IN RE: SCHREIBER
Stephen B. Schreiber appeals the decision of the United States Patent and Trademark Office's Board of Patent Appeals and Interferences sustaining a final rejection of four claims of Schreiber's patent application. We affirm.
Schreiber's patent application claims a device for dispensing popped popcorn. The device is conically shaped with a large opening that fits on a container and a smaller opening at the opposite end that allows popped popcorn to pass through when the device is attached to a popcorn container and turned upside down. An embodiment disclosed in Schreiber's patent application is depicted below.
Schreiber filed a number of claims, and the examiner allowed many of the claims. Claims 1, 2, 14, and 15 were finally rejected, however, and those claims are the subjects of this appeal. Claim 1 recites:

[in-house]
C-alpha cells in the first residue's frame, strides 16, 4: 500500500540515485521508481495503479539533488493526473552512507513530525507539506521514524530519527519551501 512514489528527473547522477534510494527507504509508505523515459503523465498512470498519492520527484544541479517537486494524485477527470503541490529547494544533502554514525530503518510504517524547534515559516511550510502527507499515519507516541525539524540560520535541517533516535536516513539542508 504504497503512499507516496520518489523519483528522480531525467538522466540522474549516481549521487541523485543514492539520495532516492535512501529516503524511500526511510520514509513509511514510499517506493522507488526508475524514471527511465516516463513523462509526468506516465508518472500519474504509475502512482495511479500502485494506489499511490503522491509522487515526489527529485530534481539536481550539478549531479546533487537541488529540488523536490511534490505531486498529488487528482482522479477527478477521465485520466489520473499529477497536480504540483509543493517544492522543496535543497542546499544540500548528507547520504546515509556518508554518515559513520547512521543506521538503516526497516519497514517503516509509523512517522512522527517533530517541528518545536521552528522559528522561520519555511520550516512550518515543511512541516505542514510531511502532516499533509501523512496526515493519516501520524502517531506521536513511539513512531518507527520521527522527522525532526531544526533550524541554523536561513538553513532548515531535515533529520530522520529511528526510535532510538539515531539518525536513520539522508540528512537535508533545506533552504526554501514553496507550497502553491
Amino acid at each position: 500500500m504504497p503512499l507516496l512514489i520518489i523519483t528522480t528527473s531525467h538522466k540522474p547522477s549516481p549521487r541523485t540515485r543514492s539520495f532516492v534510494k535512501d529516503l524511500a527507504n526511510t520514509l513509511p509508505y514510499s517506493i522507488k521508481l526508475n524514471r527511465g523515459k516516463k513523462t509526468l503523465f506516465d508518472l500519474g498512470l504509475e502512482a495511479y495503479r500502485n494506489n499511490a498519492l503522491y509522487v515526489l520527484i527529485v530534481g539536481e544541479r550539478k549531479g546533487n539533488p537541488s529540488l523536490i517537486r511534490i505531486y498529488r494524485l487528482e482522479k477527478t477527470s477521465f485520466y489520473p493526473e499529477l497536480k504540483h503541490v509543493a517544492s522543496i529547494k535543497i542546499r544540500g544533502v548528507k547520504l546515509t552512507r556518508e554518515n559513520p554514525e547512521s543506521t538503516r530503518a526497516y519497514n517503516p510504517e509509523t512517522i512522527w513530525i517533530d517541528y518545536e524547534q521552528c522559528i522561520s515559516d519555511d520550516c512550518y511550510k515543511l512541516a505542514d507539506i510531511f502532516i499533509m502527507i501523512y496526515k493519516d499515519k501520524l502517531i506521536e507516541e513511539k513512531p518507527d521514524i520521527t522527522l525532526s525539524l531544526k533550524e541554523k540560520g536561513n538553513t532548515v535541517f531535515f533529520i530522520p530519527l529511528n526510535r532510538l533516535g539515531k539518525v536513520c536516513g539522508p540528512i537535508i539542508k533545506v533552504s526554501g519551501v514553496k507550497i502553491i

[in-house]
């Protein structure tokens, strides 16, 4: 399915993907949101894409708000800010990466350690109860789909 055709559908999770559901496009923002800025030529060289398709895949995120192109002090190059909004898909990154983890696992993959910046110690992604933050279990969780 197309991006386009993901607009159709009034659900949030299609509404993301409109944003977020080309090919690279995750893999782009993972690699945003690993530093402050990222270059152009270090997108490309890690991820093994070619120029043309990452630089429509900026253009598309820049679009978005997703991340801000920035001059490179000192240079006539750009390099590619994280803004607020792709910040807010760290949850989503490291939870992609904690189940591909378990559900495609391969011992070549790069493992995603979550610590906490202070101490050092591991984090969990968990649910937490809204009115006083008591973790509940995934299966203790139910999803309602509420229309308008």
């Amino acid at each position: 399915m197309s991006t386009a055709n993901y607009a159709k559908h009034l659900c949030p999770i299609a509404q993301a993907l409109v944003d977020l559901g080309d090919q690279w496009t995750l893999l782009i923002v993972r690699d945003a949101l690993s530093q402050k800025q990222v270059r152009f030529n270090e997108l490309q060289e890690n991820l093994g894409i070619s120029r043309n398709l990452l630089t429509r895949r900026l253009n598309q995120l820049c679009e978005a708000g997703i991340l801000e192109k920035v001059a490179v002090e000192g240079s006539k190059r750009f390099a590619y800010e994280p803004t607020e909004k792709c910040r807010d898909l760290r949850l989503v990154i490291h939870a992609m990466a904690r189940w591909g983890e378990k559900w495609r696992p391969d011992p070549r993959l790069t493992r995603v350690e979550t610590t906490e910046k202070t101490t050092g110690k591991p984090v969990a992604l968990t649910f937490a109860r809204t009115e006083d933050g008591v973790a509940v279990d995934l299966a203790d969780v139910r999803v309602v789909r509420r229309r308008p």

A dispensing top for passing only several kernels of a popped popcorn at a time from an open-ended container filled with popped popcorn, having a generally conical shape and an opening at each end, the opening at the reduced end allows several kernels of popped popcorn to pass through at the same time, and means at the enlarged end of the top to embrace the open end of the container, the taper of the top being uniform and such as to by itself jam up the popped popcorn before the end of the cone and permit the dispensing of only a few kernels at a shake of a package when the top is mounted on the container.
Claim 2 is similar to claim 1 but additionally recites that the top comprises a “means at the reduced end of the top to close-off the opening thereat.” The other two claims, claims 14 and 15, depend from claims 1 and 2, respectively. Schreiber does not argue that claims 14 and 15 are patentable if claims 1 and 2 are not. Accordingly, because we affirm the rejection of claims 1 and 2, we need not address claims 14 and 15.